Supported ruthenium catalysts for selective methanation of carbon oxides at very low COx/H2 ratios
A group of supported ruthenium catalysts was prepared and tested in methanation of small COx amounts (1000–5000 ppm) in hydrogen-rich streams. Low (66 m2/g) and high (440 m2/g) surface area graphitized carbons and three oxide materials: magnesia (94 m2/g), alumina (225 m2/g) and an Mg–Al spinel (96 m2/g) were used as supports for the metal and ruthenium carbonyl was used as the Ru precursor. The catalysts were characterized by the chemisorption technique, using O2 and CO as adsorbates. The studies of COx methanation (flow reactor, atmospheric pressure) have shown that some of the supported ruthenium catalysts exhibit high activities referred to the metal mass. The catalytic properties of ruthenium surfaces expressed by TOFs proved to be dependent on the kind of support material and metal dispersion. In general, the surface-based reaction rates are the higher, the lower the Ru dispersion (fraction exposed FE), which suggests a dominant role of ensembles of contiguous surface planar Ru atoms. For high metal dispersions (FE = 0.73–0.8), the following sequence of TOFs was obtained: Ru/Al2O3 > Ru/MgAl2O4 > Ru/MgO > Ru/C, both for CO and CO2 hydrogenation. The highly loaded alumina-based system (Ru15/Al2O3) proved to be significantly more active than the commercial nickel-based catalyst, both in terms of TOFs and reaction rates referred to the metal mass.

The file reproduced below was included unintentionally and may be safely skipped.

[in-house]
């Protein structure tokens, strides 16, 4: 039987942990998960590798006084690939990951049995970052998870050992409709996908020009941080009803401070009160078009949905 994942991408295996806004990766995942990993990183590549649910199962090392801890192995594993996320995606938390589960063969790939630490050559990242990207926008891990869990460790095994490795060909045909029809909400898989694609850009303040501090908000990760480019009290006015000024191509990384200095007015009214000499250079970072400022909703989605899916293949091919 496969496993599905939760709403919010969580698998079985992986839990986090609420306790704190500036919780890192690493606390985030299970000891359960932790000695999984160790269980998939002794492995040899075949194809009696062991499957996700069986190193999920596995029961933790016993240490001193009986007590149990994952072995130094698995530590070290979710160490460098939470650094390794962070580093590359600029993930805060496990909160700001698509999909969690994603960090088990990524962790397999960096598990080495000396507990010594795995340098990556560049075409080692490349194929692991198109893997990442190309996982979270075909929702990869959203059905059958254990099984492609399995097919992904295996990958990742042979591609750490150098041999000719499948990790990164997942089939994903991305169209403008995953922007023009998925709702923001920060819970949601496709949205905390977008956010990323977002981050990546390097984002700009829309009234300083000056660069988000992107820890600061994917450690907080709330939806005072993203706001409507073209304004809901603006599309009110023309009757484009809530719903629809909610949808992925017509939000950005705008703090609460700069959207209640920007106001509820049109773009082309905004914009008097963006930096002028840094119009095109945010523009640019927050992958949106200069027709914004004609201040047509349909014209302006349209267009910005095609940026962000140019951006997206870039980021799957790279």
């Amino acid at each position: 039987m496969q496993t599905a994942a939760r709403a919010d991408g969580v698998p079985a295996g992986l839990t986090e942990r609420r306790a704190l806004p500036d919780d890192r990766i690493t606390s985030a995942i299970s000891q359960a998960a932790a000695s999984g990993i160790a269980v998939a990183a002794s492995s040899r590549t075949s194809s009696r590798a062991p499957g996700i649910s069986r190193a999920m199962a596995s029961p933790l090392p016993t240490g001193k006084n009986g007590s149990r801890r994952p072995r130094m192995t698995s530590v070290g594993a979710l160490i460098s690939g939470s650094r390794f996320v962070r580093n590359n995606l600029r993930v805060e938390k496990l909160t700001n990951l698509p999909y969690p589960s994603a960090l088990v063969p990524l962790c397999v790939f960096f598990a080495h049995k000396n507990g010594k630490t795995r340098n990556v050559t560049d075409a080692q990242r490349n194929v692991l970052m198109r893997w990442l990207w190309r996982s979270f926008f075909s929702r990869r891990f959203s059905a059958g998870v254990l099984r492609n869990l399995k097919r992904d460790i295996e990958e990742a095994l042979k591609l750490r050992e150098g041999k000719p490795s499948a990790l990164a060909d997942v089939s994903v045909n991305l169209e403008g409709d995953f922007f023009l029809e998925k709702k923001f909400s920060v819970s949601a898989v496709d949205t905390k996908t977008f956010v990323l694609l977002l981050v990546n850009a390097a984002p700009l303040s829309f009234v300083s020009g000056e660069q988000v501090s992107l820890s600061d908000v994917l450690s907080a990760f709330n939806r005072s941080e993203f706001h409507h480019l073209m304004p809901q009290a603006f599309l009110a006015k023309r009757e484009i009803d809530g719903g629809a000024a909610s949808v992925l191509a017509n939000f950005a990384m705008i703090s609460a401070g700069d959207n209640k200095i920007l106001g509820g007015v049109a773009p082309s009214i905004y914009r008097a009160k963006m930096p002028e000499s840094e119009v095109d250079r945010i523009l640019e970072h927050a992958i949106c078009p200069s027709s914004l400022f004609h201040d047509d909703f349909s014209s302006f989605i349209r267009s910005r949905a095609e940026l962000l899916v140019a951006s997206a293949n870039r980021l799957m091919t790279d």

Graphical abstractA group of supported ruthenium catalysts was characterized (O2, CO chemisorption) and tested in methanation of small COx amounts (1000–5000 ppm) in H2-rich streams. The surface-based reaction rates (TOF) of methanation proved to be dependent on the kind of support material (graphitized carbon, alumina, magnesia and Mg–Al spinel) and metal dispersion. For high Ru dispersions (0.73–0.8) the following sequence of TOFs was obtained: Ru/Al2O3 > Ru/Mg–Al > Ru/MgO > Ru/C both for CO and CO2 hydrogenation. The 15%Ru/Al2O3 system was found to be significantly more active than the commercial Ni-based catalyst.Figure optionsDownload full-size imageDownload as PowerPoint slide
Journal: Applied Catalysis A: General - Volume 342, Issues 1–2, 30 June 2008, Pages 35–39